Sunday, March 4, 2012

A coyote, a tennis ball, and a very big dog!

A wild eastern coyote approached the invisible fence barrier with a tennis ball offering:
All photos courtesy of Charles Dean,  Clarkston,  Michigan
(Clarkston is a small city in Independence Township, Oakland County, Michigan)

I am a skeptic when it comes to many wildlife talesmany are illusions of reality.  
 Not this one, for Charles Dean captured detailed images of what some might
call "the beast in the garden" but others view the beautiful intriguing interaction between two
 adult coyotes and his domestic 80 pound Saluki  (Royal Dog of Egypt) with awe.  
 The photo (above) made the  newspaper and stirred a mix of reactions. One reader wrote me 
to say "Coyotes are so smart using the tennis ball to lure the dog into the woods".
 I agree on smart. Coyotes are highly  intelligent, well adapted to life near humans, and for
 better or worse are learning our ways  faster than we learn theirs.  There is something else 
I should share.The Saluki is one of the earliest domesticated breeds of dogs. They are perhaps
the fasted breed in the world. In the Middle East they  hunted gazelle and jackals.
So what is the coyote doing? 
 Based on what I know about wildlife and the expression on this coyote's face that all 
dog  lovers recognize, this coyote is having a bit of fun and wants to play.  And this coyote has
 figured out the pink flags marking the invisible fence are a barrier for their frustrated 'playmate'. 
Coyotes playing with objects and  teasing humans is not new. California coyotes steal golf balls.

FACT: Coyotes, like all wildlife can be defensive if threatened.
FACT: Coyotes should never be fed.
FACT: Never ever run from a coyote.
FACT: Coyotes are in every county in Michigan.

Will a coyote eat a stray cat or small dog? It happens. But vehicles pose far more threat
to pets than coyotes.  Coyotes have killed two humans  in the United States in the past 100 years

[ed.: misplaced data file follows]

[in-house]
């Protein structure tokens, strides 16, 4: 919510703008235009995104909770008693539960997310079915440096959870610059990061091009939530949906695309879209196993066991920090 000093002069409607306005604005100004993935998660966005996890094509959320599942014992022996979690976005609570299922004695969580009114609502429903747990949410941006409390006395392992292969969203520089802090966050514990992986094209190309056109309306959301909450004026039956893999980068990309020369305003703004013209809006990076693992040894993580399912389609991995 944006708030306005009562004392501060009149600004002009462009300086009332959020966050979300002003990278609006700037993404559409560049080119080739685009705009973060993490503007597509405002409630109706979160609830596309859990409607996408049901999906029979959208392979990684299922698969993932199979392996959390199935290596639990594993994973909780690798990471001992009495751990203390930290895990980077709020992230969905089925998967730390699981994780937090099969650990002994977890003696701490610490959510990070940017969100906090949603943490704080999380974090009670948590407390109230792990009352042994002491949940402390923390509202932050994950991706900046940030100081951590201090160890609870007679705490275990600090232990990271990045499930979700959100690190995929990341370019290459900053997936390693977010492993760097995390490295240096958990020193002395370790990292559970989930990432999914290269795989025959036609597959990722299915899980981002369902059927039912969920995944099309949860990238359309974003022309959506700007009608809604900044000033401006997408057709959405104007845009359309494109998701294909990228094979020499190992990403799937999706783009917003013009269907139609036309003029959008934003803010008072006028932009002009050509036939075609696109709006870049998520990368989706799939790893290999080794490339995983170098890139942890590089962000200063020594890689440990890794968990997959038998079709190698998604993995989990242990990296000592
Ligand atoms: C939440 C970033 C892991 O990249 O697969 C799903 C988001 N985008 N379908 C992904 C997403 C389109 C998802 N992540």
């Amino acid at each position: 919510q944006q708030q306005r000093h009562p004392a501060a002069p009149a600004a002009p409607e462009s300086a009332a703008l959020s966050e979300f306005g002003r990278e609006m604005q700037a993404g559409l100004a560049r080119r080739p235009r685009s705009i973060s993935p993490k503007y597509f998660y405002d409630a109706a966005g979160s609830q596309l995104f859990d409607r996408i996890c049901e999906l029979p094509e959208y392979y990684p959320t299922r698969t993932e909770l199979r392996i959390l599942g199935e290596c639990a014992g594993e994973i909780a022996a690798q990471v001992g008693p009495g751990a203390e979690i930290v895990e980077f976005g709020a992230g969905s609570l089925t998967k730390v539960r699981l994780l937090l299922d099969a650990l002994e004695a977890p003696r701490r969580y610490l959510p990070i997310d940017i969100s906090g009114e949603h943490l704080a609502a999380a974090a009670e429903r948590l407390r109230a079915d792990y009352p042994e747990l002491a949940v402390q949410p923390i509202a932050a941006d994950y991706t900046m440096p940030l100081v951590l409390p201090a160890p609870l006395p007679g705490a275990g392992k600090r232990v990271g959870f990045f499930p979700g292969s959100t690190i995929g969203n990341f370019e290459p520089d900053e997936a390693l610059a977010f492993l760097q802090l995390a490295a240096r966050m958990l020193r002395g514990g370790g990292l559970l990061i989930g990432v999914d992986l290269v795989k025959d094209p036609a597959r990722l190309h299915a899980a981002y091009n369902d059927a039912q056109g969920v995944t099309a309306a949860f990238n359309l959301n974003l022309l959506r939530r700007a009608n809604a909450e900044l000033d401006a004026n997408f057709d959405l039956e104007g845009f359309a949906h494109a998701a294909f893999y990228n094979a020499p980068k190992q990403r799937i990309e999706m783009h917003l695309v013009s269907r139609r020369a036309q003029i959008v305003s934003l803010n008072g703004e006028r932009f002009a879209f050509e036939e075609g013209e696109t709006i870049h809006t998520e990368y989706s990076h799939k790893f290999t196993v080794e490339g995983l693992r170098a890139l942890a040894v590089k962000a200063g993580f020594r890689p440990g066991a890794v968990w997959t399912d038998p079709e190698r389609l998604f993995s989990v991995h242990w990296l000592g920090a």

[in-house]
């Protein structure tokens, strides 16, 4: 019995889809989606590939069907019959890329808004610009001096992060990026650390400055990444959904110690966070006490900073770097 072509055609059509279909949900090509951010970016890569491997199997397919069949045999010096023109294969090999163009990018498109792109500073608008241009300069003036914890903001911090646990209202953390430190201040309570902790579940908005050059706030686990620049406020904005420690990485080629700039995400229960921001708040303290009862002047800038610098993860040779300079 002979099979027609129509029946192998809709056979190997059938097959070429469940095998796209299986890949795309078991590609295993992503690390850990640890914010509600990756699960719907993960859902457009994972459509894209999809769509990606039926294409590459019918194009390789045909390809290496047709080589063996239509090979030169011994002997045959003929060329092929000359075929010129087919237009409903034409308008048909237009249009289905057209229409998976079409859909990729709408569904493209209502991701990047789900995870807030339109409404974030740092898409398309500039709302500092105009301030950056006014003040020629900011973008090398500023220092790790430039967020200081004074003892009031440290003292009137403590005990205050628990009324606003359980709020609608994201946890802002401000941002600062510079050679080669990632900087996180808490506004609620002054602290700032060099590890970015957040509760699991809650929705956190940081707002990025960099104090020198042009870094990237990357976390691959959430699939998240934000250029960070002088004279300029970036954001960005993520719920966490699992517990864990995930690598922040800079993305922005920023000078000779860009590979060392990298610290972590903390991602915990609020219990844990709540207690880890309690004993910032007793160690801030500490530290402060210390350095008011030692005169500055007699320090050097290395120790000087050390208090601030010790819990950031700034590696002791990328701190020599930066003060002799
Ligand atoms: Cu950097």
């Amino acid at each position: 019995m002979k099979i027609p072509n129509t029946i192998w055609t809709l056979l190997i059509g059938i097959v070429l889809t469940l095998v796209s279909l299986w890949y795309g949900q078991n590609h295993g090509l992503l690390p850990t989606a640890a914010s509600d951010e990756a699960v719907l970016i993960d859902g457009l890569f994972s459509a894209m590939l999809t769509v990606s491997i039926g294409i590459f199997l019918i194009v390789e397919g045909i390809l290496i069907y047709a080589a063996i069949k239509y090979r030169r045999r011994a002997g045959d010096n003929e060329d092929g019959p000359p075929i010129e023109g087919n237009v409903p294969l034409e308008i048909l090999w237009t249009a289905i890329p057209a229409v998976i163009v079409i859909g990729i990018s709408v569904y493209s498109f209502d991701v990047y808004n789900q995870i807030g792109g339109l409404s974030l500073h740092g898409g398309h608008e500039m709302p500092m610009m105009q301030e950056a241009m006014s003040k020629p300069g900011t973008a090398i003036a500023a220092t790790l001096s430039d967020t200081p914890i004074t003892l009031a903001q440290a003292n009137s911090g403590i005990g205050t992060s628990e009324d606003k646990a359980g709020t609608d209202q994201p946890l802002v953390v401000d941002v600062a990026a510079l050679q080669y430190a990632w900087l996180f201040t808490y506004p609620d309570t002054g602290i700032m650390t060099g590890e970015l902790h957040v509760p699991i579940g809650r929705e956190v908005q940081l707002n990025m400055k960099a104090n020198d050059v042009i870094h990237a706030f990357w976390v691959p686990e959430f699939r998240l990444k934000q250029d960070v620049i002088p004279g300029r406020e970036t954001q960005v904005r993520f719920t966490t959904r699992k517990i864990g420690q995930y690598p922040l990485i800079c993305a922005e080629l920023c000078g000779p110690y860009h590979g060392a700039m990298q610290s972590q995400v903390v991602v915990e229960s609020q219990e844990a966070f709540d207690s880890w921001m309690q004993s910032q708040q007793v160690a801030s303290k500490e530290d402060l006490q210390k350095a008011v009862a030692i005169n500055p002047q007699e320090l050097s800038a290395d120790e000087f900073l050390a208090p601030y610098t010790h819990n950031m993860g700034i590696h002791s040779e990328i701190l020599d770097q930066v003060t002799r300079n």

in  highly  unusual circumstances however The Center for Disease Control states there are 
4.7 million dog bites per year in the US, with 800,000 Americans needing hospital treatment and 
and average of 16 deaths from dogs.
I am thrilled by the image captured by my not so far away neighbor Charles Dean and the
two coyotes that come calling at the fringe of wildlands and urban living. The tennis ball
offering reminds me of humans looking and smiling at primates in the zoo.  And when I hear
coyotes howl and yip outside my home tonight in Brandon Township I'll smile and
 think of tennis balls and a coyote with a sense of pleasure and perhaps sense of humor.


Blogger Sherrie V said...

There is a wonderful novel by Michigan author Dayton Hyde called Don Coyote. It says for ages 10 and up, but this adult loved it.

March 4, 2012 at 2:48 PM 
Blogger Michelle Allen said...

Coyotes are a valuable part of the ecosystem, even though there are some that do not believe that.
They can, and have befriended dog and man.
For the farmer that does not properly protect his animals, they can certainly pose a problem. We have not had an issue with them here on our farm/rescue.
We have even raised some pups up to be released.
Sherrie, I love Dayton O. Hyde, not only for his stories, but also for his work at the horse sanctuary that he founded.
Jonathan, I would love to meet you sometime when we are in the area. Wild Oat Animal Rescue does vaccine clinics throughout the year, and in the past, we were at the Ortonville TSC. We won't be there this year, but will be somewhere near there soon.

March 9, 2012 at 7:40 PM 

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